“Dark Crimes” (2018) Thriller Running Time: 92 minutes Written by: Jeremy Brock Directed by: Alexandros Avranas Featuring: Jim Carrey, Agata Kulesza, Charlotte Gainsbourg, Kati Outinen, Zbigniew Zamachowski and Marton Csokas Kozlow: “The river has an end and a beginning.” There is undoubtedly a dark side to Jim Carrey’s professional and personal persona, which has never been fully explored on film, although he has dabbled in films that […]
“Dark Crimes” (2018)
Running Time: 92 minutes
Written by: Jeremy Brock
Directed by: Alexandros Avranas
Featuring: Jim Carrey, Agata Kulesza, Charlotte Gainsbourg, Kati Outinen, Zbigniew Zamachowski and Marton Csokas
Kozlow: “The river has an end and a beginning.”
There is undoubtedly a dark side to Jim Carrey’s professional and personal persona, which has never been fully explored on film, although he has dabbled in films that have very serious and definite dark corners. “Dark Crimes” (2017) is an attempt by the actor at something very dark, as well as a very original as well as exciting narrative. However this movie has been made with what is a novice writer as well as director so it never really amounts to much for anyone involved, which is a missed opportunity. In fact, this movie reminded me much of the Nicolas Cage starring, Joel Schumacher directed “8mm” (1999) which was made after Cages Oscar win and when Schumacher seemed lost as a director – both men have never really recovered career wise, which is a loss for audiences everywhere. Carrey who has been extremely quiet and absent from movies since the misjudged decision to rekindle earlier success with “Dumb and Dumber To” (2014) has made the decision to almost retire from acting and live a life in retreat so it was with some anticipation that I looked forward to watching this thriller, but it did end up being decidedly average which was a real shame for audiences.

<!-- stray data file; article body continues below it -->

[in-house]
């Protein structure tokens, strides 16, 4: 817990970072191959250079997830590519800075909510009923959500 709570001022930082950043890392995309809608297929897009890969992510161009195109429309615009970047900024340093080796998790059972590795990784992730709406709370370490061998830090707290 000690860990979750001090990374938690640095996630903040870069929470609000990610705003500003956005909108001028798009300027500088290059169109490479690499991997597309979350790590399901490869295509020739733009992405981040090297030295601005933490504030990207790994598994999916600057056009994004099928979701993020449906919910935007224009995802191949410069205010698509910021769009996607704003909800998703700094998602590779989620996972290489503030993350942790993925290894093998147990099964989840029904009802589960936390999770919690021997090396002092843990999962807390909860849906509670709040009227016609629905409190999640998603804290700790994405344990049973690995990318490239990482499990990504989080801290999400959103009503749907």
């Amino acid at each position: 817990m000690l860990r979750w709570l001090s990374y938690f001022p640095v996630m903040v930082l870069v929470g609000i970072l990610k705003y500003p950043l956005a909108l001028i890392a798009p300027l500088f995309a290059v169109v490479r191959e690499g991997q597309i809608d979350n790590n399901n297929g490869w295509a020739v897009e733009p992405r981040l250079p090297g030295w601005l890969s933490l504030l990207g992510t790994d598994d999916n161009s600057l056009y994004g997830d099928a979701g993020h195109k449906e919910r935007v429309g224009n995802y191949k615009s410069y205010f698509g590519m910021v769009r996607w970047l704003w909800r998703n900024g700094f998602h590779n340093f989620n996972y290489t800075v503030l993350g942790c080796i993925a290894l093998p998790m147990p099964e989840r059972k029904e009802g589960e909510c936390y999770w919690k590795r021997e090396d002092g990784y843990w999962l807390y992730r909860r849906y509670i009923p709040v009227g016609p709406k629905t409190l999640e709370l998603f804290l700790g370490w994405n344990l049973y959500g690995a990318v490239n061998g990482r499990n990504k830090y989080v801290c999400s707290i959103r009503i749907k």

Early in his career Jim Carey was always unfairly judged on his early career comedy as well as the massive success he had with those movies, so much so that almost any attempt at something serious has always been looked down on by the critical elitists as well as those in Hollywood who thought they were too good for his style. There have been few actors that have reached the giddy heights that Carrey has in terms of a bonafide box office draw, he broke early comedy records before turning his hand to high concept dramas that still made people want to watch him. Even his critical failings such as the recent “Dumb and Dumber To” made a relatively large amount – people still like Jim Carrey and are willing to go to the theatres to see him. Something that can not be said for many of his peers who are nearing their sixties. If there is one thing that Carrey has earned is the right to spread his wings, trying different genres and fail if needs be. His perceived fear of failing could be said to have led to him taking small roles in small movies, just to see if he can operate within tightly resourced movies with inexperienced directors.